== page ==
LUNGS-ON-DEMAND. In the U.S. alone, more than 1,400 people are waiting for a lung transplant — there simply aren’t enough donor lungs available to meet the need. Soon, though, patients might have a new source for brand new lungs: the lab.
On Wednesday, researchers from University of Texas Medical Branch published a new paper in the journal Science Translational Medicine. In it, they detail their latest milestone along the path to creating lab-grown lungs for humans: they can now successfully transplant these bioengineered lungs into pigs.
THIS LITTLE PIGGY GETS A NEW LUNG. To grow the lungs, the researchers first created four lung scaffolds. To do this, they removed all of the cells and blood from pig lungs using a mix of sugar and detergent. This left them with just the proteins of each lung — essentially, its skeleton.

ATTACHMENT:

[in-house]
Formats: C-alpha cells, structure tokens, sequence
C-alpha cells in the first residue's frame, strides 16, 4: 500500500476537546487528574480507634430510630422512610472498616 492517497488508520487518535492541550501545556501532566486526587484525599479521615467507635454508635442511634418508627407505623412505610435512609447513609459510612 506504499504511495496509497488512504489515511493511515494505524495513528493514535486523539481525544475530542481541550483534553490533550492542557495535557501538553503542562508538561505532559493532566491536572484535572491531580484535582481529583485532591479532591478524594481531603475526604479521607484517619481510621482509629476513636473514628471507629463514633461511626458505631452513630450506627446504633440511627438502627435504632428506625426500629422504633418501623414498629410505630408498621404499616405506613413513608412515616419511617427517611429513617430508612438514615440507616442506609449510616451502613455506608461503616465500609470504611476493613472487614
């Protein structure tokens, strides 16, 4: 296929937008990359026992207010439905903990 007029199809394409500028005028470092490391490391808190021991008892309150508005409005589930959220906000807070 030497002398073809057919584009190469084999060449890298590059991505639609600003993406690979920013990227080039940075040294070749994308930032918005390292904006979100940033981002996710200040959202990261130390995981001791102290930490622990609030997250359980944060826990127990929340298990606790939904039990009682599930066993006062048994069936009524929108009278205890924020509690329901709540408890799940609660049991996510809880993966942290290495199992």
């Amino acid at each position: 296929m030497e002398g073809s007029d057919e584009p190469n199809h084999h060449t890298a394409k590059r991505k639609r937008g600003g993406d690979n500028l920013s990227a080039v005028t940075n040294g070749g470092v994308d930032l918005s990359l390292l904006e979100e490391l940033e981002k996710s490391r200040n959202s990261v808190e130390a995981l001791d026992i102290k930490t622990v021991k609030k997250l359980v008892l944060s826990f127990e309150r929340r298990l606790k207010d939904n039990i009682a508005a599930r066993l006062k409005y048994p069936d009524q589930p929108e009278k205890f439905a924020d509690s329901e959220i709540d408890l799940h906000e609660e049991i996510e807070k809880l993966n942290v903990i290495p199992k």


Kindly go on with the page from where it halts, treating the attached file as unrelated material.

Next, they placed each scaffold in a tank containing a special mix of nutrients. They then added cells from recipient pigs’ own lungs to each of the scaffolds and let the lungs grow for 30 days. Finally, they transplanted the four lab-grown lungs into the four recipient pigs.
Within two weeks, the transplanted lungs had already begun to establish the robust networks of blood vessels they need to survive. During two months of post-transplant observation, the researchers found no signs that the animals’ immune systems had rejected the new lungs. But they next want to study the long-term viability of the organs.
MOVING TO HUMANS. Bioengineered organs are something of a holy grail in transplantation research. Because they are grown from the recipient’s own cells, the body is less likely to reject the organ, and we could grow them in the lab as needed — no more organ shortages.
If all goes as hoped with the pig experiments, the researchers believe they could be just five to 10 years away from being able to create lab-grown lungs to transplant into people in compassionate use circumstances (people with life-threatening conditions and essentially no other treatment options).
Eventually, bioengineered lungs could replace donor ones altogether. And that could make the transplant waiting list a thing of the past.